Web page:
Levi’s 517 – This is a style that has a subtle flare, which we love. Depending on the era of your 517 it can be high waist or more of a mid-rise. 517s from the 70s, which often have an orange tab on the back pocket, have more of a high waist look, while 90s 517s are more of a mid-rise. All 517s have a zipper fly. We photographed a pair from the 90s. The flare on the 517 is slight, so it gives you a chance to create the illusion of longer legs with a heel peeking out of that little bell.

Levi’s 505 – This is a straight leg, mid rise cut with a zipper fly. The hip on the 505 tends to run narrow. The 505 is cut very straight. The back and front panels are equal width, unlike the 501. This gives you a crisp, tailored look. Like the 517, a 505 from the 70s will have a higher waist than a pair from the 80s or 90s.

Because we’re all obsessed, Fairseason Vintage and I have partnered to giveaway a pair of vintage Levi’s on Instagram! Get all the details here!

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8 Comments

  1. Elisa Hall
    July 13, 2018 / 8:30 pm

    Do you have any knowledge about orange tab Levi’s? I have a pair, looks legit vintage, but all I see online are posts about 501s

    • July 18, 2018 / 9:04 am

      Hi Elisa. The orange tab was used for the fashion line items such as bell bottoms, boot cut jeans, denim jackets, etc. It’s definitely legit!

  2. Marc
    September 4, 2018 / 11:59 am

    Hi. I have a pair of mens orange tab early 1970’s bell bottom jeans.
    They are basically 2 pairs of Levis but 1 pair was cut up and sewn on top of the other pair.
    They’re completely unique.
    Are they worth much?

    • September 5, 2018 / 11:52 am

      I’m not sure since they’ve been altered. You may try to take to a local vintage consignment shop to get an opinion since they’ll take a look at the jeans close up.

  3. Maggie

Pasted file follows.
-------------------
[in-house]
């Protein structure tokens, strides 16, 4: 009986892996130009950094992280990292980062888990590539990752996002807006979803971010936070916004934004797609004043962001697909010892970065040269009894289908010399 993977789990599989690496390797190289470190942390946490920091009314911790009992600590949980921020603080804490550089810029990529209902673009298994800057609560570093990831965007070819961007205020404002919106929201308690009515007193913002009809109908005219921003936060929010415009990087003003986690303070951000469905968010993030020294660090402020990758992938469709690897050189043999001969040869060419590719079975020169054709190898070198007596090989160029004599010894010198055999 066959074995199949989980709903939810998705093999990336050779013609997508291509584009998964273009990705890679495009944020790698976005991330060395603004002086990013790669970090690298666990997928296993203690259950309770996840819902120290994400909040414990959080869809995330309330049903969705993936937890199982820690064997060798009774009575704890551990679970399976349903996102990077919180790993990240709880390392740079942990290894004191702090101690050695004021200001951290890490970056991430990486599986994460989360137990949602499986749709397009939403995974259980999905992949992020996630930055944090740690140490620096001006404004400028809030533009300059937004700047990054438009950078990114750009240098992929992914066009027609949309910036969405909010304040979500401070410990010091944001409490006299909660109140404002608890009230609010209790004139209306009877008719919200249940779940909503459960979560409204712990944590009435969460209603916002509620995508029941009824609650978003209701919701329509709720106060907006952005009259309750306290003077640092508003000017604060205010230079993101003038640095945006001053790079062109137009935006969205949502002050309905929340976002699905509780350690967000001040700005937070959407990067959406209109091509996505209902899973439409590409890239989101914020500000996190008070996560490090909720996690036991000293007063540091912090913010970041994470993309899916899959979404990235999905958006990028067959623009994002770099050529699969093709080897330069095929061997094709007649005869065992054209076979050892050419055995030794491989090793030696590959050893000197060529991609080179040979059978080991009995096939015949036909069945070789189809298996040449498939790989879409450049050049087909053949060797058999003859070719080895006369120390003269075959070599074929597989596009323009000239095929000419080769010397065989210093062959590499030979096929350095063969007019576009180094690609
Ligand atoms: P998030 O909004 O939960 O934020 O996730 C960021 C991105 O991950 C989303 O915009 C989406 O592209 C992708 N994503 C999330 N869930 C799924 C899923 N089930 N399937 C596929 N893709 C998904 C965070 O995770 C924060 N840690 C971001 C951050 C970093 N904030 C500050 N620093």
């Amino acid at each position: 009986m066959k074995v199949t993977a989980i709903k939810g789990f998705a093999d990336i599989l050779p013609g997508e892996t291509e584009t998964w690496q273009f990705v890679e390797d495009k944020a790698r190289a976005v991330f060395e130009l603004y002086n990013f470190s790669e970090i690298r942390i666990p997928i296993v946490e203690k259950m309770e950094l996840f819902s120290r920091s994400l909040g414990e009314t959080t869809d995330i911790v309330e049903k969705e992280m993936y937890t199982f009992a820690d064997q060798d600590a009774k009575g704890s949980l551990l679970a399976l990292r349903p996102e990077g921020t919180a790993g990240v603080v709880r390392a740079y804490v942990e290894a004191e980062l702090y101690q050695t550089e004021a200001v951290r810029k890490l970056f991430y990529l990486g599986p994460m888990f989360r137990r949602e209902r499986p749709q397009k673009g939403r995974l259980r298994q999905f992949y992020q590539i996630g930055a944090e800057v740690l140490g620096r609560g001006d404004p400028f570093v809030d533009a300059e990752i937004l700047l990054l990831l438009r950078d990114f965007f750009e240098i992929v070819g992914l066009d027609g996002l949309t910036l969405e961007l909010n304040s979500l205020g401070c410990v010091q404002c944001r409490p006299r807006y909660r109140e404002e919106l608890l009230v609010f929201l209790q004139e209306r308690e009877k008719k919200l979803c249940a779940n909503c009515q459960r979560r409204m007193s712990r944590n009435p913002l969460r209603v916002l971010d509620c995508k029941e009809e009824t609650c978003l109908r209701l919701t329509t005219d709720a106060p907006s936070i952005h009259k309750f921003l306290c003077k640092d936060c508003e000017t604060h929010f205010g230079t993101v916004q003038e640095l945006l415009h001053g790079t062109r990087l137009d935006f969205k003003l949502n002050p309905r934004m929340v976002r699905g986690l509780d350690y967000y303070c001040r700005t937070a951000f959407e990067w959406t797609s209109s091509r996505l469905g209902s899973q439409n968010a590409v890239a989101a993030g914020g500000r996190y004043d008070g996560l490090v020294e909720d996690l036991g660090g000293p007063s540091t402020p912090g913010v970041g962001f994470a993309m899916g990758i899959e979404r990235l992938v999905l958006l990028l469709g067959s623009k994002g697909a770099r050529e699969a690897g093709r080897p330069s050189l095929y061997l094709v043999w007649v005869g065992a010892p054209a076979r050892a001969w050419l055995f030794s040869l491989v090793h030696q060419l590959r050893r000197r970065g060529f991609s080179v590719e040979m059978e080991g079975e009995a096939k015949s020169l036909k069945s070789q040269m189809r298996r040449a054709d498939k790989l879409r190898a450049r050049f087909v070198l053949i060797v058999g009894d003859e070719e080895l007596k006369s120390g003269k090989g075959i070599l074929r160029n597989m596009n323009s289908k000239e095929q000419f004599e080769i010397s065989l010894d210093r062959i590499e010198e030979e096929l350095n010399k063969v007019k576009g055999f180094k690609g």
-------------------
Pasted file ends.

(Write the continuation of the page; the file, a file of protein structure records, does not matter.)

September 20, 2018 / 4:00 pm

    How are vintage Levi’s different from the Levi’s that the brand sells now? They still sell 501’s for men and women, can I buy those and expect them to look similar to vintage?

    • September 21, 2018 / 5:48 pm

      Hi Maggie, the original 501s have no stretch and offer a looser fit in the hips with a skinnier waist. The new 501s are cut slimmer and now use a stretch fabric. You can buy the new style and can get a similar look to the vintage Levi’s, but it won’t look and feel vintage as it won’t have the wear and worn in look and feel. Also, if you love the high waist look and don’t want stretch, then you definitely want vintage. The pair of new Levi’s that I own and love as much as my vintage 501s are the wedgie fit style (these are no stretch and look great on): http://bit.ly/2I8crWo

  4. JokeV
    October 2, 2018 / 2:44 am

    Hi, i have orange tab Levi’s and i’m not sure if they are vintage or not.
    They’re 550 relaxed fit student, made in Guatemala.

    • October 2, 2018 / 9:16 pm

      Hi! The Orange Tab was used starting in the 60s for more fashion items such as bell bottoms, denim jackets, etc and it’s still used today for select vintage styles. They could be vintage, but it’s hard to give you a concrete answer without seeing the jeans in person!